When a relationship breaks down, the question of who pays for a child's independent school fees can be one of the most contentious issues. Parents may have different priorities, or one may struggle with being able to afford the fees on top of the financial strain of separation/divorce.

A 2022 survey found that there are 29,414 pupils in independent schools in Scotland. This is the highest percentage of pupils in independent school since 2015. With the increase of children in independent schools, it is important that parents understand their legal position.

Dealing with disputes over fees

If parents cannot resolve school fees disagreements directly between them, there are various options available to assist with resolution. Each parent should instruct a solicitor to assist in negotiation. There are also alternative dispute resolution options (for example, mediation or collaborative family law) and if neither of these are appropriate, there is the option to raise court proceedings. It is usually best, for a number of reasons, to attempt negotiations out with court. However, this is not always possible and sometimes court proceedings are necessary.

What the law says

The Children (Scotland) Act 1995 s11(2)(e) allows the court to make a specific issue order. This order could be made in relation to a child's educational expenses. The court will consider various factors when determining whether they should make an order forcing a party to pay for part or all of the child's school fees. Such factors include:

Where currently educated

The court will consider where a child is currently educated. It may be that if a child already attends a school, whether a independent or state school, a move to a new school may cause unnecessary distress.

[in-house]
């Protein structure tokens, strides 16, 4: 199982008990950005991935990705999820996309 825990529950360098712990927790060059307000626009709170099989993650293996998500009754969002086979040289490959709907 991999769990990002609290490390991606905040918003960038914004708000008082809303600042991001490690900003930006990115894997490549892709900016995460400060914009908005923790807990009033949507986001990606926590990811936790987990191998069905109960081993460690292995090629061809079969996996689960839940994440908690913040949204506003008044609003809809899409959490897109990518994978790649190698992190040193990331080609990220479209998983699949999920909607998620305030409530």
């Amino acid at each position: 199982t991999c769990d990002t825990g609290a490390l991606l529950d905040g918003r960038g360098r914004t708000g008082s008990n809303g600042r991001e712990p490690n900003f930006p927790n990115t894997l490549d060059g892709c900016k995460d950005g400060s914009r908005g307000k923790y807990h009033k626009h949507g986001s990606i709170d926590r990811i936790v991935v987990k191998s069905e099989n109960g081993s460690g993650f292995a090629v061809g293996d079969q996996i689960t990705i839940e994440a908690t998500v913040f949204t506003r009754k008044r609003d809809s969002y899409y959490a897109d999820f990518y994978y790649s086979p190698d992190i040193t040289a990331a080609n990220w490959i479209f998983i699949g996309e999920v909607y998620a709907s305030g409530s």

Prior intentions

Another consideration will whether, prior to the parental separation, there was a pre-planned agreement that the child would attend independent school.


An important consideration for the court is affordability. In X v X [2021], the court considered the resources of the parties in great detail. It was decided that the children should be moved from an English independent school to a Scottish state school.

Affordability is not restricted just to 'income'. In the 2023 Scottish case of Z v X, a father attempted to appeal the decision that he was liable for 100% of school fees for the children up until he resigned from his job and one-sixth following his resignation. The father attempted to argue that he was practically bankrupt at the time of the final case hearing. The court had decided that even though the father had resigned, he had purchased a reservoir a few months prior to resigning, and they took account of the reservoir's potential proceeds of sale. The Appeal Court held that the original decision achieved an entirely fair result.

The court's decision

For all disputes involving a child, the court will not make an order unless it would be better for the child that an order is made than no order at all is made. The court must also have regard to the child's views, but they will take into account the child's age and maturity when considering what weight to attach to those views.

How we can help

Obtaining expert legal advice at an early stage can minimise the potential disruption your child may face with regards to their education. With offices and experts across Scotland, Brodies Family Law experts have a wealth of experience dealing with child and family law matters.